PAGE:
Vibrio Cholerae - StatPearls - NCBI Bookshelf
Vibriosis (any species of the family Vibrionaceae, other than toxigenic Vibrio cholerae O1 or O139) Recommend on Facebook Tweet Share Compartir National Notifiable Time Periods Genomic insights into the 2016–2017 cholera epidemic in ... A putative Vibrio cholerae two-component system controls a conserved periplasmic protein in response to the antimicrobial peptide polymyxin B. PLoS ONE 12, e0186199 (2017). Article Google Scholar A cocktail of three virulent bacteriophages prevents ... Feb 01, 2017 · Cholera is an acute, severely dehydrating diarrheal disease caused by the water-borne bacterium Vibrio cholerae. Cholera remains a substantial global health burden and is … Cholera - The Lancet
(PDF) Vibrio spp. infections - ResearchGate Vibrio is a genus of ubiquitous bacteria found in a wide variety of aquatic and marine habitats; of the >100 described Vibrio spp., ~12 cause infections in humans. Vibrio cholerae can cause cholera, a severe diarrhoeal disease that can be quickly fatal if untreated and is typically transmitted via contaminated water and person-to-person contact. (PDF) Vibrio cholerae - A Review - ResearchGate Vibrio Cholerae is a comma-shaped, gram negative bacterium which is the cause of an acute diarrheal disease in humans commonly referred to as cholera   . Infection can be caused by ingestion of food or water contaminated with the cholera bacterium, Vibrio cholerae - in
Vibrio ecology, pathogenesis, and evolution May 28, 2014 · This Research Topic brings together 24 articles that highlight the most recent research findings concerning the biology of the genus Vibrio and covers pathogenicity and host interaction, genome plasticity and evolution, and the dynamics of factors influencing the ecology of vibrios.. Vibrio comprises one of the most diverse marine bacterial genera (Gomez-Gil et al., 2014), and its diversity is Epidemiology and antibiotic susceptibility of Vibrio ... Oct 29, 2019 · Though we did not culture water to confirm contamination with Vibrio cholerae, we hypothesize that the cholera epidemic in Kasese 2017 was sparked off by consumption of contaminated water following the heavy floods that washed away latrines into water sources in Bwera, Isango and Nakiyumbu sub-counties. V. Vibrio - an overview | ScienceDirect Topics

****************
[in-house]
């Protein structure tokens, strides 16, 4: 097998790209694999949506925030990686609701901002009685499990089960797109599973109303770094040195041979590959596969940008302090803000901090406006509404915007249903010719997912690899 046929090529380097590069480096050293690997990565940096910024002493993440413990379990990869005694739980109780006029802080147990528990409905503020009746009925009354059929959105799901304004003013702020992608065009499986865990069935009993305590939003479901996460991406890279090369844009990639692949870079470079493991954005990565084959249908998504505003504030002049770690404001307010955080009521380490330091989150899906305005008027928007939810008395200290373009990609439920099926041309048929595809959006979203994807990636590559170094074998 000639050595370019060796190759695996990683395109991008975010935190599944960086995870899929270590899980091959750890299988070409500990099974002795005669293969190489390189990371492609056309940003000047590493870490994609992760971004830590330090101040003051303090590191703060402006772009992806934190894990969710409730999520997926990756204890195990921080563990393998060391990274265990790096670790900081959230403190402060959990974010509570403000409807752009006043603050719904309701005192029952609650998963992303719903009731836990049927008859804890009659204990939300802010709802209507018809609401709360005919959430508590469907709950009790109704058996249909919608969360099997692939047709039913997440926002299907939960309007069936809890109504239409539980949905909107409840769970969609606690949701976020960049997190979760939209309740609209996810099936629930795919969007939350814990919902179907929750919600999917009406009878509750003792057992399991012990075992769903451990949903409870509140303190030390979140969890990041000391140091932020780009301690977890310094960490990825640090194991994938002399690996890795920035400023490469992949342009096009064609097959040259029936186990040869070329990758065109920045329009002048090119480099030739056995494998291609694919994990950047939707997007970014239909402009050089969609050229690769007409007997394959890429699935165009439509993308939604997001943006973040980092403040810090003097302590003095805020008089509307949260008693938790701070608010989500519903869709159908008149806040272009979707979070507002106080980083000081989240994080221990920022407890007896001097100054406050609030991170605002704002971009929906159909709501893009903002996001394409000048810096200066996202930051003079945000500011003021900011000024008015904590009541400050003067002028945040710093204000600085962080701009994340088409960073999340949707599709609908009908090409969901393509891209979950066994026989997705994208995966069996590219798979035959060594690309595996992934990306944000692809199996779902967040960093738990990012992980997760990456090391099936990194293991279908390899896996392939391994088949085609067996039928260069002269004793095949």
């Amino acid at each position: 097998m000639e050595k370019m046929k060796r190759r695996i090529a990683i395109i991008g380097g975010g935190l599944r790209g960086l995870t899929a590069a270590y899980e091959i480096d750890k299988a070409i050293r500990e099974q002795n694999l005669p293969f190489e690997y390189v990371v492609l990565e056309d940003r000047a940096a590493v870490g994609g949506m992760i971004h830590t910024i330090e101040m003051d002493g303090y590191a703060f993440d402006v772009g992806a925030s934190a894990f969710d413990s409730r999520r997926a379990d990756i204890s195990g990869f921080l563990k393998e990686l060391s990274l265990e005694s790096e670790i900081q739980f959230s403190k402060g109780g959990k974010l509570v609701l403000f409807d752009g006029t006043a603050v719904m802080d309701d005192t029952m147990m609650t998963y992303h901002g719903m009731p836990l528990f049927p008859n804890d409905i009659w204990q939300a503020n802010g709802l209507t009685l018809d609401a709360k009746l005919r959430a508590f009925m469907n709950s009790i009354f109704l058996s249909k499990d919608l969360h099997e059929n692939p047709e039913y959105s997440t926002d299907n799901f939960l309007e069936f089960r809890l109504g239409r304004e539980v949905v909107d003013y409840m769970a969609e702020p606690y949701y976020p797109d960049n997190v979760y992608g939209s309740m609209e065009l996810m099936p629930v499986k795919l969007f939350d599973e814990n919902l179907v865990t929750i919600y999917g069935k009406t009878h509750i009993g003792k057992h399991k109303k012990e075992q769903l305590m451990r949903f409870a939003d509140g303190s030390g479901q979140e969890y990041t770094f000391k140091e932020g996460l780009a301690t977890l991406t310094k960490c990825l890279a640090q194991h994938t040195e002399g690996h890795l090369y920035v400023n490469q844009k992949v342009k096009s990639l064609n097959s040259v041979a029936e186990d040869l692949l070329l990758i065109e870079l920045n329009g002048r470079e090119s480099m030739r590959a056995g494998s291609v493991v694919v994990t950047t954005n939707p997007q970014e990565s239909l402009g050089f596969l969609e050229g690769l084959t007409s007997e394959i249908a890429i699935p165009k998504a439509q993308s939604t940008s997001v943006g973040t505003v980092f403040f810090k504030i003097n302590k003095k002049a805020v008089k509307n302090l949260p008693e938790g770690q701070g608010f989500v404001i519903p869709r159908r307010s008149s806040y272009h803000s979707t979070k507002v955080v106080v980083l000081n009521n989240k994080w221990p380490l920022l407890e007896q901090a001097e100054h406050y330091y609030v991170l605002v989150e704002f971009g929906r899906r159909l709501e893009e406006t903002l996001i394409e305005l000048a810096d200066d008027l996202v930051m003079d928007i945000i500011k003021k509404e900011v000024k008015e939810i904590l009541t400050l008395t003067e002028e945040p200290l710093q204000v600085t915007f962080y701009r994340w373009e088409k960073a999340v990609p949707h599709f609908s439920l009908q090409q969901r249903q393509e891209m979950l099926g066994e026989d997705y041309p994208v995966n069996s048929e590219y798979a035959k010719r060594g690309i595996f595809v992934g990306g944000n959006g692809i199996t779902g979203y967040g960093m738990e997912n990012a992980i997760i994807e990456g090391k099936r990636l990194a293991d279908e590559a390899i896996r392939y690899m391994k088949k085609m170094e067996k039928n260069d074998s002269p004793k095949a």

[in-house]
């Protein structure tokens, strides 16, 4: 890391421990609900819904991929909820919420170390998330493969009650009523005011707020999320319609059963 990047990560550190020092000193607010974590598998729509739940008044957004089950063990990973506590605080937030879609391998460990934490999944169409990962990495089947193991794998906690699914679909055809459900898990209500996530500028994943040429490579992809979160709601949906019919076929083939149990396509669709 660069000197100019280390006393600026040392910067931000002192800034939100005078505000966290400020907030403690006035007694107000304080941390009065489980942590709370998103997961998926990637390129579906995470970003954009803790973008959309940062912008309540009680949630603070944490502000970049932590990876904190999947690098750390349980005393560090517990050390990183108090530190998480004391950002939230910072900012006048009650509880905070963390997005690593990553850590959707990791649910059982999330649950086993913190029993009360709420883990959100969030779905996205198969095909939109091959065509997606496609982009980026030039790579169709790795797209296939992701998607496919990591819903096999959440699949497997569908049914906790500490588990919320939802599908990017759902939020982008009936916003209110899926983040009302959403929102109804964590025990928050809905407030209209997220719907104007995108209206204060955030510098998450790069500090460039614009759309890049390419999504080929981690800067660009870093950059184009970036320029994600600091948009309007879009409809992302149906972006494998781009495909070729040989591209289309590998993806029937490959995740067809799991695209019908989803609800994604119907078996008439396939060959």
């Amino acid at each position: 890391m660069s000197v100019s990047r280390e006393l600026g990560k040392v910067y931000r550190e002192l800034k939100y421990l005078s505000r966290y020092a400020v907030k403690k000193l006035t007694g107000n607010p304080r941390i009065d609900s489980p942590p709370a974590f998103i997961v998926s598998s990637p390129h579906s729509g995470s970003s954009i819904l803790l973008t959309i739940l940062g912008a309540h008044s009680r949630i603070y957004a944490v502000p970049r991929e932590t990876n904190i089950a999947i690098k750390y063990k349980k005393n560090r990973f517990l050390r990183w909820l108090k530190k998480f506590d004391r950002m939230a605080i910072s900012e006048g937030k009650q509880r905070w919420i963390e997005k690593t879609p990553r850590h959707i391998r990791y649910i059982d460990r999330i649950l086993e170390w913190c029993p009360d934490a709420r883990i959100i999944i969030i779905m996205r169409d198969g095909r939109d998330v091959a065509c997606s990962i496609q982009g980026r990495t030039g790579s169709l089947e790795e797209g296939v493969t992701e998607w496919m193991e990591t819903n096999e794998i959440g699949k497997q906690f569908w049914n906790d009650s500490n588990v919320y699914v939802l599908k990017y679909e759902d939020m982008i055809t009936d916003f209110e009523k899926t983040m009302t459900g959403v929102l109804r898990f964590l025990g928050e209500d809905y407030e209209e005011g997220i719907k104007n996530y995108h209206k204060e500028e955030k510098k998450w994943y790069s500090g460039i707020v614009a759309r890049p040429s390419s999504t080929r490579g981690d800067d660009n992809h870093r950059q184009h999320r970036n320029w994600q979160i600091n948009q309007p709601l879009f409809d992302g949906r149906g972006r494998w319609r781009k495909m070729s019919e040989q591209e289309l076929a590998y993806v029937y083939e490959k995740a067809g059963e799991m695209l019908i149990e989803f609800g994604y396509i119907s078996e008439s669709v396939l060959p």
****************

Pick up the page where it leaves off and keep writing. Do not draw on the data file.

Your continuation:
Cholera is a contagious diarrheal disease caused by toxins produced by certain Vibrio cholerae bacteria. These bacteria are mainly found in humans although the bacteria may be found in brackish water and estuaries. Shellfish found in United States coastal waters can be contaminated with V. cholerae. Cholera Integrated view of Vibrio cholerae in the Americas | Science Nov 10, 2017 · The cholera pathogen, Vibrio cholerae , is considered to be ubiquitous in water systems, making the design of eradication measures apparently fruitless. Nevertheless, local and global Vibrio populations remain distinct. Now, Weill et al. and Domman et al. show that a surprising diversity between continents has been established. Latin America and Africa bear different variants of cholera toxin Drinking Water Treatability Database Vibrio cholerae (V. cholerae) is a bacterium that causes cholera in humans .V. cholerae is a facultative anaerobic, gram-negative bacterium species that belongs to the family Vibrionaceae and the genus Vibrio.V. cholerae includes more than two hundreds of recognized serogroups; however, only two serogroups O1 and O139 are found responsible for epidemic and pandemic cholera so far . Vibrio cholerae Combines Individual and Collective Sensing ... Triggers and mechanisms of biofilm dispersal are poorly understood. Singh et al. show that biofilm dispersal of Vibrio cholerae is regulated by combining individual and collective cell-level sensing mechanisms, via the RpoS-mediated general stress response and quorum sensing, respectively, for making robust dispersal decisions.
During antimicrobial drug resistance testing for Vibrio spp. from coastal waters of Germany, we identified 4 nontoxigenic, carbapenem-resistant V. cholerae isolates. We used whole-genome sequencing to identify the carbapenemase gene blaVCC-1. In addition, a molecular survey showed that more blaVCC-1–harboring isolates are present in coastal waters of Germany.